7. Only if criminal charges are pending, may your advisor be an attorney who is not a member of the University community. However, please understand that your attorney does not function as an advocate during the disciplinary process. You are expected to speak for yourself. (§ I.D.7.b.)
  8. To investigate the complaint, the Associate Director assigned to your case will interview you, the complainant and any other witnesses he or she identifies during the investigation. She/he may also review documents, conduct Internet searches, make site visits and use other means to determine the facts relevant to your case. (§ II.C.)
  9. When the investigation is complete, the OSC will either dismiss the complaint with no further action or will file charges. (§ II.D.)
  10. You will receive written notice of the decision. If you are being charged, you will receive a charge letter which will specify the conduct with which you are being charged and the evidence the OSC considers the basis of the charge. (§ II.D.)
  11. If you are charged, you will also receive a proposed agreement asking you to accept responsibility and agree to certain sanctions proposed by the OSC, acting on behalf of the University, as the most appropriate for the conduct with which you are charged. The student may accept, reject, propose an alternative to the proposed sanctions or request a disciplinary hearing. (§ II.E.)
  12. In the rare instance that disciplinary charges are not resolved by voluntary agreement, a disciplinary hearing is held. Disciplinary hearings are not trials. They are designed to encourage open discussion among the participants. If your case goes to a hearing, the OSC will discuss hearing procedures with you in more detail. (§ II.E.4., II.F.)
  13. Possible formal sanctions are: warning, reprimand, disciplinary probation, suspension (imposed and not imposed), expulsion, delayed diploma, withdrawal and notation on transcript. The OSC or a hearing panel (if your case goes to a hearing) may also require fines, restitution, community service, writing an apology letter or essay, and/or participating in a substance abuse or other evaluation. (§ II.H.)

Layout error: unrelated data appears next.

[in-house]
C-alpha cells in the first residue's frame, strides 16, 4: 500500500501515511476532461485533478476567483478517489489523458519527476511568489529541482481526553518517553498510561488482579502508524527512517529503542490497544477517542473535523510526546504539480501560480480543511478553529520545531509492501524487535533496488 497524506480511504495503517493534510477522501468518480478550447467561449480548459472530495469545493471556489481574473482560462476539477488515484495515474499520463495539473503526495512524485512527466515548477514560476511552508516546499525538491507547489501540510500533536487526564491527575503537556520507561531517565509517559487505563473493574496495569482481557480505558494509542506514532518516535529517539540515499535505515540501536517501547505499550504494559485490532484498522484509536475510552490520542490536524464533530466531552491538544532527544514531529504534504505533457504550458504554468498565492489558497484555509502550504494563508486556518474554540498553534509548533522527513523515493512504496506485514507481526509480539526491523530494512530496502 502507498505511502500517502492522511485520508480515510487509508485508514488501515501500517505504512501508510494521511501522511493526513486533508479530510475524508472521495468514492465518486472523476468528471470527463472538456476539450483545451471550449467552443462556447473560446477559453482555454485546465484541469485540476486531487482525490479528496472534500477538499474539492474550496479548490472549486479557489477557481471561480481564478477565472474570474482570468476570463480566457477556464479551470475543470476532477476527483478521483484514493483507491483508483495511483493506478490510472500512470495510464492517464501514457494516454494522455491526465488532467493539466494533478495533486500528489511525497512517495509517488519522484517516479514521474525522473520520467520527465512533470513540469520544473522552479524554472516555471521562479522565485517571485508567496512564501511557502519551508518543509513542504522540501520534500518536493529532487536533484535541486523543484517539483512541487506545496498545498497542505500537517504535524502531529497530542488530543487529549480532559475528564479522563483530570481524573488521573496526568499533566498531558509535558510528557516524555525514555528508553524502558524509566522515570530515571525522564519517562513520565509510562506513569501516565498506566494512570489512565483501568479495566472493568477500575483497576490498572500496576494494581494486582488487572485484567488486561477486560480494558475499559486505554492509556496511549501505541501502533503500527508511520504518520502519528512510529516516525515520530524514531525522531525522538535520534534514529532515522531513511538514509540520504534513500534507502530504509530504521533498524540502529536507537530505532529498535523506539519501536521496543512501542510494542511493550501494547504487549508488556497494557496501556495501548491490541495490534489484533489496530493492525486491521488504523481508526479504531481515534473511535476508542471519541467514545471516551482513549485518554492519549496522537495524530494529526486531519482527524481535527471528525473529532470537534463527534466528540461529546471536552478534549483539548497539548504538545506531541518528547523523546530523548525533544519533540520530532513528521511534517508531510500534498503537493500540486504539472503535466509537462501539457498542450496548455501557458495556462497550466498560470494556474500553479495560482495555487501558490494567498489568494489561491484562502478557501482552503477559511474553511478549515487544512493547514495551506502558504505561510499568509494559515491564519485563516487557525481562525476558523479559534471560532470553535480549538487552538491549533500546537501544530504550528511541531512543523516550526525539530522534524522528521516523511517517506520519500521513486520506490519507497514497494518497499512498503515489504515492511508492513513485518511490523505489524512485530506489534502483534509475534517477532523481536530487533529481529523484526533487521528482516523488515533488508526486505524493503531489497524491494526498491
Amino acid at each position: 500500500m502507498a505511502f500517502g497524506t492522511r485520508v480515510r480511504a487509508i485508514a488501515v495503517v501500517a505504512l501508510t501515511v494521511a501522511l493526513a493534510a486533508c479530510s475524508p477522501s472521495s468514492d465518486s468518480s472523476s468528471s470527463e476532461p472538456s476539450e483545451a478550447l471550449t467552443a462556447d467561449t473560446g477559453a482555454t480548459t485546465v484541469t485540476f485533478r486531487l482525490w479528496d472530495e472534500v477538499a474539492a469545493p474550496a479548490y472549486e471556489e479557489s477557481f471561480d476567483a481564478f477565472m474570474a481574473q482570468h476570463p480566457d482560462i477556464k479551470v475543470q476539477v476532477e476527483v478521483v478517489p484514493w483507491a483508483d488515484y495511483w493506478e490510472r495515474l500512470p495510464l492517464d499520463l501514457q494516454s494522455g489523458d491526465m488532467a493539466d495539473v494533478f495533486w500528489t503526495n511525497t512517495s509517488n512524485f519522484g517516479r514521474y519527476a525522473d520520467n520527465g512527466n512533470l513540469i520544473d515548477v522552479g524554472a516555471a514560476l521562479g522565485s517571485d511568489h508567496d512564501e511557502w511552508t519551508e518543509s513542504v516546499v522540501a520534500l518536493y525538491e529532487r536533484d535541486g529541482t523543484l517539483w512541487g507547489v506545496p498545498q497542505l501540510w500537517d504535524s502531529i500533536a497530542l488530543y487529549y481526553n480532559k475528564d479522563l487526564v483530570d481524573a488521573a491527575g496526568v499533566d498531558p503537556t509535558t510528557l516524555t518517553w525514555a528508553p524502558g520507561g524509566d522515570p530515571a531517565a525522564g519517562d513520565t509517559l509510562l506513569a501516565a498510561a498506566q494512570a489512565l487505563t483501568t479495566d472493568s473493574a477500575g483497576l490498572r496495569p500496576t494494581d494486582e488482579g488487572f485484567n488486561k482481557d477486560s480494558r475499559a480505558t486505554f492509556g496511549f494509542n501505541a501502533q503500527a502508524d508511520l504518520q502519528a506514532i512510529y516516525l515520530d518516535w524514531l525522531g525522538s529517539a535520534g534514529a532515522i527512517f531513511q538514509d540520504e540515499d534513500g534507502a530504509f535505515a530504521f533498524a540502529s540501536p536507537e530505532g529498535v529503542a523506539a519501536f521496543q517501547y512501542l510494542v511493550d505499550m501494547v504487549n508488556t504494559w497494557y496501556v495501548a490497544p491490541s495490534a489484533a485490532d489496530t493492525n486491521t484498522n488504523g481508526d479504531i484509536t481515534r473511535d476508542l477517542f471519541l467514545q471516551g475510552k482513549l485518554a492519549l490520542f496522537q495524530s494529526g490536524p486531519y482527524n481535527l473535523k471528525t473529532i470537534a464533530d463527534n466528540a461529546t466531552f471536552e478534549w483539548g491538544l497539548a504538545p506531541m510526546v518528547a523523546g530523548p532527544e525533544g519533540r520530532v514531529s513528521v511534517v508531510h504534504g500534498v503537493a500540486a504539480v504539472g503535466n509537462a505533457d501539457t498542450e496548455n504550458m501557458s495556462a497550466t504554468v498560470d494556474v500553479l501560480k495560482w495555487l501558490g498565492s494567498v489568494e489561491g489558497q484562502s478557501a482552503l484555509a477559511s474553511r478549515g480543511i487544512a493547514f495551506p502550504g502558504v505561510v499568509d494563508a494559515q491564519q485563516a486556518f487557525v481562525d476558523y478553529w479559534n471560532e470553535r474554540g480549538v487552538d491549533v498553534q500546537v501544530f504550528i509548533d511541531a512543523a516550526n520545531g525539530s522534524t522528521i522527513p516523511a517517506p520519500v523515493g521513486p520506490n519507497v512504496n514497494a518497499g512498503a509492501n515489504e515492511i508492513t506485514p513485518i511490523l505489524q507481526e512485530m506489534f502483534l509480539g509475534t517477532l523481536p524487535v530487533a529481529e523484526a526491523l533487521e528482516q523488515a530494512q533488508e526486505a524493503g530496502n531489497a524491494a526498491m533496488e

14. A finding that you have violated the Code of Academic Integrity always creates a permanent record which is reportable outside the University. A finding that you have violated the Code of Student Conduct that results in a sanction of probation, suspension (imposed and not imposed), expulsion, delayed diploma, withdrawal and/or notation on transcript also results in the creation of a record which is reportable outside the University. A finding that you have violated the Code of Student Conduct that results in a letter of warning or a letter of reprimand, whether or not other conditions (such as community service or counseling) are imposed, is generally not reportable. (§ IV.G., IV.H.)
  15. All disciplinary proceedings, the identity of individuals involved in particular disciplinary cases, and all disciplinary files, testimony, and findings are confidential. For record-keeping purposes, the OSC will notify the Dean of your school when a sanction is imposed in any academic integrity case and a sanction of probation, suspension or expulsion is imposed in a conduct case. In academic integrity cases, the professor involved is notified of the outcome. The complainant in conduct cases is advised of the outcome in sexual assault and personal violence cases. (§ IV.F.2)